Environmental Factors Influencing Temporal Indoor Radon Concentration
M.S. Jawad; D.K. Worthy; L.R. Baumgarten; J.A. Moore; and K.J. Kearfott (University of Michigan)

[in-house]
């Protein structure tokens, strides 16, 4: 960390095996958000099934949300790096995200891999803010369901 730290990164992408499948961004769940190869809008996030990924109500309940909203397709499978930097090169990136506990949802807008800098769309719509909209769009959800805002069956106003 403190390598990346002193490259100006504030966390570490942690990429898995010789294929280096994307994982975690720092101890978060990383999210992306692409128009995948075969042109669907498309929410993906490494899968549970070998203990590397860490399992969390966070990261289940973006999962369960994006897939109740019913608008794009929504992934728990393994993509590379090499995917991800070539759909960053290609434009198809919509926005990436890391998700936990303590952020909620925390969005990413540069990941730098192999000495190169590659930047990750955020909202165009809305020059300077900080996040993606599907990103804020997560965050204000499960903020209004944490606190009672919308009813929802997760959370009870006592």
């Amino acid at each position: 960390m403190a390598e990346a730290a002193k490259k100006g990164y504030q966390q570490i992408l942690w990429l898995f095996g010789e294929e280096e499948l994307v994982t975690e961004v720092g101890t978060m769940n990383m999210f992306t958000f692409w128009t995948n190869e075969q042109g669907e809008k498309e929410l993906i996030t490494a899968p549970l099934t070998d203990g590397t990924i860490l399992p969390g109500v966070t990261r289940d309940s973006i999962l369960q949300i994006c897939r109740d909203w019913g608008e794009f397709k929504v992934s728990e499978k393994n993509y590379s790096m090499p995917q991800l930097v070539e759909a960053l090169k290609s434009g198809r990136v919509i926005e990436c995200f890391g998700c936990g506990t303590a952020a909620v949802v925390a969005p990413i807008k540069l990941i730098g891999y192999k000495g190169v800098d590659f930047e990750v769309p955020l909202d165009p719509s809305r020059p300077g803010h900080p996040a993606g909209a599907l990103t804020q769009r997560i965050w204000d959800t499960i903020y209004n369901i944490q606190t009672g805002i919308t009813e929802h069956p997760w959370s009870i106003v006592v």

Some early work has attempted to link indoor and outdoor atmospheric pressure to indoor radon concentration. Other prior work has considered the connection between indoor and outdoor temperature differences, or wind speed and wind direction, and radon, but any observed correlations were found to stem from indoor and outdoor pressure differences. A comprehensive statistical evaluation of all possible environmental factors which could influence indoor radon concentration is the subject of this research. Research is being conducted to measure indoor radon concentrations and observe any correlations with atmospheric conditions. The indoor radon concentration is being measured using a continuous radon monitor that tabulates hourly averages in a first floor laboratory of a two-story building with a basement. Hourly indoor pressure, temperature, and humidity data are being collected by a monitor located inside the laboratory near a continuous radon detector. Hourly outdoor pressure, temperature, humidity, wind speed, wind direction, and precipitation data are being collected from a weather station located on the roof of the building. Snow cover is periodically measured as appropriate. All variables are measured simultaneously in order to observe any cross correlations between variables or combinations of them with radon concentration. These results can be used by radon testers to determine when radon concentrations will be at their maximums or to help interpret data obtained under given conditions. A preliminary analysis of a portion of the results has shown that outdoor pressure, indoor temperature, outdoor temperature, and indoor humidity show some significance in the effects on radon concentration. Initial statistical analysis has shown that indoor pressure, wind direction, and wind speed have are of no significance.